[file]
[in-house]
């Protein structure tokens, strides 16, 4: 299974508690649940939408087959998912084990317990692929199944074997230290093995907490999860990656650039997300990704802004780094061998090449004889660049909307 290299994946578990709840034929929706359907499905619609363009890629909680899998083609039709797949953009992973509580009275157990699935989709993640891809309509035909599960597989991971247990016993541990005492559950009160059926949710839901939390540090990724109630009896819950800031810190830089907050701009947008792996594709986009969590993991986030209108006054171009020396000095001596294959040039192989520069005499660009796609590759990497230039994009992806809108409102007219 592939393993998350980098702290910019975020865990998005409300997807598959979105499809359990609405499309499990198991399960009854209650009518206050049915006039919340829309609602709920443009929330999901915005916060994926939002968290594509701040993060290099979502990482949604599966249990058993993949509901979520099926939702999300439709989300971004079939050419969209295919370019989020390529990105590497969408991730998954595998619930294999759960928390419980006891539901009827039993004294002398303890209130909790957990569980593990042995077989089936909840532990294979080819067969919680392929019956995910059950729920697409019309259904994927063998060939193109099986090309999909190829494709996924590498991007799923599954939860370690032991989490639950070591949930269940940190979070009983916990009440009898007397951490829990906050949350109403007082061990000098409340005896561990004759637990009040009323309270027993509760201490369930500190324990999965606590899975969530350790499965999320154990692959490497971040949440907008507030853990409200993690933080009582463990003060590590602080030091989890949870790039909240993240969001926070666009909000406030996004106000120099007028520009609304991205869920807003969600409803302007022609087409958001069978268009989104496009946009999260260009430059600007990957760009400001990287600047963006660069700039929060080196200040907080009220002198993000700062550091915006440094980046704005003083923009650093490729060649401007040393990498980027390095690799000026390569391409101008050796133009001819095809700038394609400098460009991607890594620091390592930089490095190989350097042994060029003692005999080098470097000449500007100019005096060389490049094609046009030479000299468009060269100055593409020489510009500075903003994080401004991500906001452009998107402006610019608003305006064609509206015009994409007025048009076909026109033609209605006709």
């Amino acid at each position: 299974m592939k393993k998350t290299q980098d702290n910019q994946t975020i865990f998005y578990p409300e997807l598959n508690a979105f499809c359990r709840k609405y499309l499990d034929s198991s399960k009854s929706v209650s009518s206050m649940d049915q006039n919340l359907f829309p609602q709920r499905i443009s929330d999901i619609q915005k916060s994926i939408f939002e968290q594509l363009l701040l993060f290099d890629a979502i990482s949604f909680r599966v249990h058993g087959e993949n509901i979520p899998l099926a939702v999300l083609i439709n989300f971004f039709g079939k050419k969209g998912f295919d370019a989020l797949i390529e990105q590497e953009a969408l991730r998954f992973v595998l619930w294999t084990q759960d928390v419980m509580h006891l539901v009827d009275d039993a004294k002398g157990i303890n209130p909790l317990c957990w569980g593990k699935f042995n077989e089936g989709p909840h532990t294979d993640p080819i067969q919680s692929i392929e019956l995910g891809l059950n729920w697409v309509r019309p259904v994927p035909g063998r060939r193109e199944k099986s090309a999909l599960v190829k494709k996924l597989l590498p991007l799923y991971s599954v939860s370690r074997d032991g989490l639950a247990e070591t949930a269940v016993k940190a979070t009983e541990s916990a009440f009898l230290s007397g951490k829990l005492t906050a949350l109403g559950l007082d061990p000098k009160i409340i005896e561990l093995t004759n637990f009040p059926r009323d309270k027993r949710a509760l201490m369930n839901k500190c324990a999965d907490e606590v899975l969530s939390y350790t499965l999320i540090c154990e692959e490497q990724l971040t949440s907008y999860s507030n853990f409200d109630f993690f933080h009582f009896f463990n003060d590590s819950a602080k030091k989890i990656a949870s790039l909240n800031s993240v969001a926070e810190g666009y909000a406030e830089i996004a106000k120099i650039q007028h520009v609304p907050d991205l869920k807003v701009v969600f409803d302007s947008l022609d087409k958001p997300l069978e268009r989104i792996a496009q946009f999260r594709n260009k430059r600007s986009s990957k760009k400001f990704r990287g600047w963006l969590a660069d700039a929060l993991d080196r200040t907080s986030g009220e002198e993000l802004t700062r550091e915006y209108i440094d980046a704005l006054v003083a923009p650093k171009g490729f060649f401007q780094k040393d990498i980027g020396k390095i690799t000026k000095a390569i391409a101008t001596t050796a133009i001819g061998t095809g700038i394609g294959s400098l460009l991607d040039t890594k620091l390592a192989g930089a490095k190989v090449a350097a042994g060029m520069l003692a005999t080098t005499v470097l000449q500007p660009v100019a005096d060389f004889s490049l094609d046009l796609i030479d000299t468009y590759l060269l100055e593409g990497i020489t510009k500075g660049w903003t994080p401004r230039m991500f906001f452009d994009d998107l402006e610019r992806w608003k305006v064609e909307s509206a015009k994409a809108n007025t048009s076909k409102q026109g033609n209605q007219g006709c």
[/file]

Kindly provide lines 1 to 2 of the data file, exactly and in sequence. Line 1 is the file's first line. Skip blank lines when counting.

[in-house]
């Protein structure tokens, strides 16, 4: 299974508690649940939408087959998912084990317990692929199944074997230290093995907490999860990656650039997300990704802004780094061998090449004889660049909307 290299994946578990709840034929929706359907499905619609363009890629909680899998083609039709797949953009992973509580009275157990699935989709993640891809309509035909599960597989991971247990016993541990005492559950009160059926949710839901939390540090990724109630009896819950800031810190830089907050701009947008792996594709986009969590993991986030209108006054171009020396000095001596294959040039192989520069005499660009796609590759990497230039994009992806809108409102007219 592939393993998350980098702290910019975020865990998005409300997807598959979105499809359990609405499309499990198991399960009854209650009518206050049915006039919340829309609602709920443009929330999901915005916060994926939002968290594509701040993060290099979502990482949604599966249990058993993949509901979520099926939702999300439709989300971004079939050419969209295919370019989020390529990105590497969408991730998954595998619930294999759960928390419980006891539901009827039993004294002398303890209130909790957990569980593990042995077989089936909840532990294979080819067969919680392929019956995910059950729920697409019309259904994927063998060939193109099986090309999909190829494709996924590498991007799923599954939860370690032991989490639950070591949930269940940190979070009983916990009440009898007397951490829990906050949350109403007082061990000098409340005896561990004759637990009040009323309270027993509760201490369930500190324990999965606590899975969530350790499965999320154990692959490497971040949440907008507030853990409200993690933080009582463990003060590590602080030091989890949870790039909240993240969001926070666009909000406030996004106000120099007028520009609304991205869920807003969600409803302007022609087409958001069978268009989104496009946009999260260009430059600007990957760009400001990287600047963006660069700039929060080196200040907080009220002198993000700062550091915006440094980046704005003083923009650093490729060649401007040393990498980027390095690799000026390569391409101008050796133009001819095809700038394609400098460009991607890594620091390592930089490095190989350097042994060029003692005999080098470097000449500007100019005096060389490049094609046009030479000299468009060269100055593409020489510009500075903003994080401004991500906001452009998107402006610019608003305006064609509206015009994409007025048009076909026109033609209605006709």